Thursday, May 3, 2012

What Does the Heart Yearn for?

For me, I know when I've seen a great film, mostly when it inspires me to go and do something. And Pina inspired me to dance in the middle of the streets, barefoot. And laugh and leap, feel alive and inspired. I miss that feeling in my life.


Artists have the imagination and liberation to express themselves that we let die when we become grownups.
A sad and disheartening realization that pairs nicely with worries and wrinkles. 

I've been classically trained in ballet but soon lost interest once I learned that my training started too late to become a competitive dancer. I continue with my training in my (nonexistent) free time at home, nonetheless and may resume when I graduate from my collegiate studies (at least 5 years from now).

Now that I'm relatively close to the end of my college career, I realize that being an artist by trade would have made me the happiest. And it's never too late to pick up another life path? While watching the film, I thought to myself:

"There is no greater calling than being an artist, because at the end of the day they remind us that no matter how many things we acquire or accomplish, everyone is born, lives and dies. There's something ultimately transformative about being able to translate that through any media."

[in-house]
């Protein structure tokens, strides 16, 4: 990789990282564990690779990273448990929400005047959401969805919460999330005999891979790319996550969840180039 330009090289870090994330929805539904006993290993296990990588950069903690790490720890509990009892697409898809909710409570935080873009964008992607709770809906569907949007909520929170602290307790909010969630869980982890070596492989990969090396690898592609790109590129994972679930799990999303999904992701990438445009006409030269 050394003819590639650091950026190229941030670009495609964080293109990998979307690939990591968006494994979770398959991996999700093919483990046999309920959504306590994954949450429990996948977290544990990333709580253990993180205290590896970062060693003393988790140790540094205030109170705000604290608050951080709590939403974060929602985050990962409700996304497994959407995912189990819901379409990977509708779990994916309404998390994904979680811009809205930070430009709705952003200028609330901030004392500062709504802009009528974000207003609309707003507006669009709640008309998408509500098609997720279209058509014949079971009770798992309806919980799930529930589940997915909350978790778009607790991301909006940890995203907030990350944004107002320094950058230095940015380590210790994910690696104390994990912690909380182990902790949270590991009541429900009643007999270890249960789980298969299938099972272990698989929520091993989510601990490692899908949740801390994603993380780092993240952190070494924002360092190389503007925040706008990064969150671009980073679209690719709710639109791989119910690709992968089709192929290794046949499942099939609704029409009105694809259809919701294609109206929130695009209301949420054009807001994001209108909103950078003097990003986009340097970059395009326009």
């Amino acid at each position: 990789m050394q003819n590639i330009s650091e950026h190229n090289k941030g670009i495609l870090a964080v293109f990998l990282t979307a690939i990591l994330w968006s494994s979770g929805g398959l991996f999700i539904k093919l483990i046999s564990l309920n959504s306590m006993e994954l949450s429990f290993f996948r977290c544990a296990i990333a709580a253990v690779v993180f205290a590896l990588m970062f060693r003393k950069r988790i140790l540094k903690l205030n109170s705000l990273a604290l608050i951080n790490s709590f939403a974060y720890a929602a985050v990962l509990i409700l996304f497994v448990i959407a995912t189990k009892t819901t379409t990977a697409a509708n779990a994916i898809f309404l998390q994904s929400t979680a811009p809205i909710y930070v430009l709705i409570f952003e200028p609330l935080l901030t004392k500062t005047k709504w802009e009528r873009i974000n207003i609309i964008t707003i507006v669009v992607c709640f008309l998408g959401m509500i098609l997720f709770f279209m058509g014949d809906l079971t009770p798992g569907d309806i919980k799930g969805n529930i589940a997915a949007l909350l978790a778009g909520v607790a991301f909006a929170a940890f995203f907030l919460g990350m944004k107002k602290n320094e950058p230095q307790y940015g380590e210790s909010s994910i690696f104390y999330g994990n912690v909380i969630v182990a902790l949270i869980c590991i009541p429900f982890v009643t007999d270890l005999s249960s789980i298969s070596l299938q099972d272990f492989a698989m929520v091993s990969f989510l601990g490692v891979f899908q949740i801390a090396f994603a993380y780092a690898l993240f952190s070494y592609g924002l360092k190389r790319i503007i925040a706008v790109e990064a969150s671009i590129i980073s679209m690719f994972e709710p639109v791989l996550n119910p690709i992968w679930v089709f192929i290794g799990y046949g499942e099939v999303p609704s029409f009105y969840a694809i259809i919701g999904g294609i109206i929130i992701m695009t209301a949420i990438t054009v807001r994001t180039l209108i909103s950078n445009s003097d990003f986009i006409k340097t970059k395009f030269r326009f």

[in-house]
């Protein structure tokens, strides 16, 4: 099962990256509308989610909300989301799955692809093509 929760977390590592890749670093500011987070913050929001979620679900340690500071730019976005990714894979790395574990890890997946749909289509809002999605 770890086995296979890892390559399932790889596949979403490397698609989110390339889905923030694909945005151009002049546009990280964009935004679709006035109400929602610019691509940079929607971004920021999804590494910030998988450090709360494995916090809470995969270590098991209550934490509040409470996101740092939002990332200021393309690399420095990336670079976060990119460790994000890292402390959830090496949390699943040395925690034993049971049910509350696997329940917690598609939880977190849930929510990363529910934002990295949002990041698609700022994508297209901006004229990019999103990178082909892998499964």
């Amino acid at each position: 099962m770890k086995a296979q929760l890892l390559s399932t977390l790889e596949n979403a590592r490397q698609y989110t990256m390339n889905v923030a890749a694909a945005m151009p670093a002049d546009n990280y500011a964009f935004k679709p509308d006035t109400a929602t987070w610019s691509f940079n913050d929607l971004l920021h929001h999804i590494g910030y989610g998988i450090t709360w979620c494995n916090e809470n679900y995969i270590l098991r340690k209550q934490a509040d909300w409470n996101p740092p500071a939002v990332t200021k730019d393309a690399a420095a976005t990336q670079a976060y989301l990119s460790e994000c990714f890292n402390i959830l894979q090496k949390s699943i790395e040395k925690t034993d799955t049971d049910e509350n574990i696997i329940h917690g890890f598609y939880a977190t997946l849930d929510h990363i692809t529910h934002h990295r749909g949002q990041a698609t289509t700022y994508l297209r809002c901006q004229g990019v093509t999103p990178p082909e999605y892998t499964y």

I quickly scribbled the above thought in my journal with fervored passion, to capture the moment of inspiration, but not miss any moment of the film. I wanted to leap through the screen and join them. I wanted to bring Pina back and ask her what she often demanded of her dancers: 

"What are we longing for? Where does all this yearning come from?"

What did she yearn for that inspired her pieces? What secret does she know about life that I haven't been made privy to? As in artist, she almost seemed immortal when achieving the deeply rooted understanding that unites us all as human. She understands death, aging, love, life, death, friendship, joy, longing, loss, celebration...

Pina is a very intelligent film because with most, if not all dance sequences, the juxtaposition of the dancer superimposed on a very ordinary setting (like a train trolley, subway station or a traffic intersection) you get the feeling that there's something to be said about the beauty in everyday tasks. The transient and transcendent nature of finding that there is beauty and art in everyday life is achingly wonderful. Here is an excerpt from the film below that is one of my favorite: 

Much ballet love,

The Fashionista